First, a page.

By Tunde Rahman
Most of the politicians at the confab have their
various agendas for coming to the confab. Some
of them are there to seek relevance, to demonstrate
that they belong, in our manner of speaking.
Some are there to position themselves for the next
election. Our interest as journalists, I think, must be
the interest of the people, the survival of the nation. We
must be able to pinpoint the various agendas of these
delegates and draw attention to only those ones that
can serve the good of the greatest number of our people.
I’m sure many here will agree with me that doing
this may put a strain on us, which may expose
the underbelly of the media; expose our idiosyncrasies,
our limitations, our shortcomings.
I do not intend to dwell much on our shortcomings
as journalists, which we already know and
which include the proprietorial influence, the low
remuneration, the brown envelope syndrome, too
much concentration on personalities at the expense
of issues and what have you. The way we can combat
this is to be sure-footed, for we all to always remember
that our profession is noble and we should
n’t engage in acts that can assault that nobleness.
This may sound simplistic. But what I’m saying
is the job demands integrity and acting in
good conscience no matter our circumstance.
What I’m saying is a journalist must be resilient
enough to rise above these shortcomings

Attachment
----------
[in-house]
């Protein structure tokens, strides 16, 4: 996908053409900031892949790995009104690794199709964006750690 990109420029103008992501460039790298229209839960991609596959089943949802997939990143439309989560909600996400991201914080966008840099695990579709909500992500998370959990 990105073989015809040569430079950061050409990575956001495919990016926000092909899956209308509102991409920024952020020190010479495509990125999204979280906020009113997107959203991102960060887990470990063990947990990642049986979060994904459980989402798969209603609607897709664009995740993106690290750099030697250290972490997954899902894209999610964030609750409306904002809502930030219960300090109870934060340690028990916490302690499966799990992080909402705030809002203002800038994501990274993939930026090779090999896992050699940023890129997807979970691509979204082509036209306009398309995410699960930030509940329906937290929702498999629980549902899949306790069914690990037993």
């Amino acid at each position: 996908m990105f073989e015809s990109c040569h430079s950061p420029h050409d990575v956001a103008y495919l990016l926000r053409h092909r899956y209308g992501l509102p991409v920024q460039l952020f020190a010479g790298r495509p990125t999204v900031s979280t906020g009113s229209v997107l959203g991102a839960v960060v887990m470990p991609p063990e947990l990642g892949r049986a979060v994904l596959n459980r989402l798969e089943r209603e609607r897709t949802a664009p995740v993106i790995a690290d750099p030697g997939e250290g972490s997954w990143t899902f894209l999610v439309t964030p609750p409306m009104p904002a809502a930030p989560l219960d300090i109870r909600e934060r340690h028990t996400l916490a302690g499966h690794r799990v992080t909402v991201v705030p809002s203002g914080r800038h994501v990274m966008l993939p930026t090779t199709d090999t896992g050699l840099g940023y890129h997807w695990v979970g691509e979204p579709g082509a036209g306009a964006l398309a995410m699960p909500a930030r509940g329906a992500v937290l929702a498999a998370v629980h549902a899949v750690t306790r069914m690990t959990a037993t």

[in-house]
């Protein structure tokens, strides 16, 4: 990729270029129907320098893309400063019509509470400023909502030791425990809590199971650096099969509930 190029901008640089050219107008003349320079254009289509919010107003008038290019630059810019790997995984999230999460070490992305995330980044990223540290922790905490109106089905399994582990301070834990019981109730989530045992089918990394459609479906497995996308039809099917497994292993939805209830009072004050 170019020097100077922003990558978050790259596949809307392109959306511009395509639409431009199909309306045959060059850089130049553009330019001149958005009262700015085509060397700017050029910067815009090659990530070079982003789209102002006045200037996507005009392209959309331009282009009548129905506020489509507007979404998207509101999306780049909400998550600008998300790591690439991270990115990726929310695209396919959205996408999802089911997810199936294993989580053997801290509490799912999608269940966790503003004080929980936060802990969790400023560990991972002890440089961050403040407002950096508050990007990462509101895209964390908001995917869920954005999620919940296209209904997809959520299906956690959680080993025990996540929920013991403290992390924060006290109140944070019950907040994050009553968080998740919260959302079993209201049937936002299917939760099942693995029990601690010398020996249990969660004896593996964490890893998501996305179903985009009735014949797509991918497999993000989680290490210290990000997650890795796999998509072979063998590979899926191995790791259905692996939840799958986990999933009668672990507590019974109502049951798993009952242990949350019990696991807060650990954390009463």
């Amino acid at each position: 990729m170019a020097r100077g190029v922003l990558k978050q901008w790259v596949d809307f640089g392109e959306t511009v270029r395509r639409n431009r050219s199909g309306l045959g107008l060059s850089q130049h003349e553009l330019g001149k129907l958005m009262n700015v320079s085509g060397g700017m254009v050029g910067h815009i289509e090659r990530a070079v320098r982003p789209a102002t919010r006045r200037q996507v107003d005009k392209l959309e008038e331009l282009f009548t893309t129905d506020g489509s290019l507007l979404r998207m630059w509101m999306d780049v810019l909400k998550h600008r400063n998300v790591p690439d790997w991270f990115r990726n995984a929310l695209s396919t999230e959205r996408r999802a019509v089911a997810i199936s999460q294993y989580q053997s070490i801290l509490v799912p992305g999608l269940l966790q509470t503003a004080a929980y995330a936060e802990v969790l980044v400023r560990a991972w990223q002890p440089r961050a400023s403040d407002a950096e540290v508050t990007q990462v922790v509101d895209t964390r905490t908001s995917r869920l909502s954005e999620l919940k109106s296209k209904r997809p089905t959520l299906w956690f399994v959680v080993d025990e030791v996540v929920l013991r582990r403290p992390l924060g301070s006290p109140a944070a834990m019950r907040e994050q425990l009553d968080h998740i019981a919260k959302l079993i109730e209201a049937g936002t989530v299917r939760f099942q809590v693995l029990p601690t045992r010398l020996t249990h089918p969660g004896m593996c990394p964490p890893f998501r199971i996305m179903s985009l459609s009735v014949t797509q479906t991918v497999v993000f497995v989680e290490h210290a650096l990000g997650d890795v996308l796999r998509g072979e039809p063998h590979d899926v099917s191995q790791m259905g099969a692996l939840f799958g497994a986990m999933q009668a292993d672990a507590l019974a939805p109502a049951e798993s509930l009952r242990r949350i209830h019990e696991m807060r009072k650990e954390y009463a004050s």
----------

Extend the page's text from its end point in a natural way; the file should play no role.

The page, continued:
and do his/her work diligently.
And it is at this juncture that I need to remind
our colleagues engaged in online media that to
be truly seen to be journalists, they must subject
their work to the rigours expected of media
reports-accuracy, impartiality and fairness.
They should shun unnecessary sensationalism,
shun publication of half-truths or
no truths at all or journalism of blackmail.
The new media, which have helped to
boost our work, should not be abused.
I think that in the role of both chroniclers of history
and agenda setters, the media have assumed immense
responsibilities for the next generation. This demands
that we must be patriotic. We must eschew our
prejudices about the confab and keep an open mind.
But I believe that for our work to be fulfilling,
we must recognize that there is life after the confab.
Some of those delegates will leave the confab
at the end of their work but the media like the nation
remains. We must do our work in line with
our profession and in the interest of the country.
In closing, let me paraphrase a senior colleague
who says Nigeria creates a spectacle of a big, black
giant, stumbling purposefully towards the future,
but the giant has its head turned back to the past.
Some have also put this in another way: that the
country takes one step forward and two backwards.
Can we can get that big, black giant to turn its head
and take its steps forward on the path to future and
progress and not backwards? The challenge is for
us as journalists.I thank you all for listening to me.
Rahman, Managing Editor of Western Post,
presented this paper on Friday, April 11, 2014
at a conference for journalists covering the
National Conference in Abuja.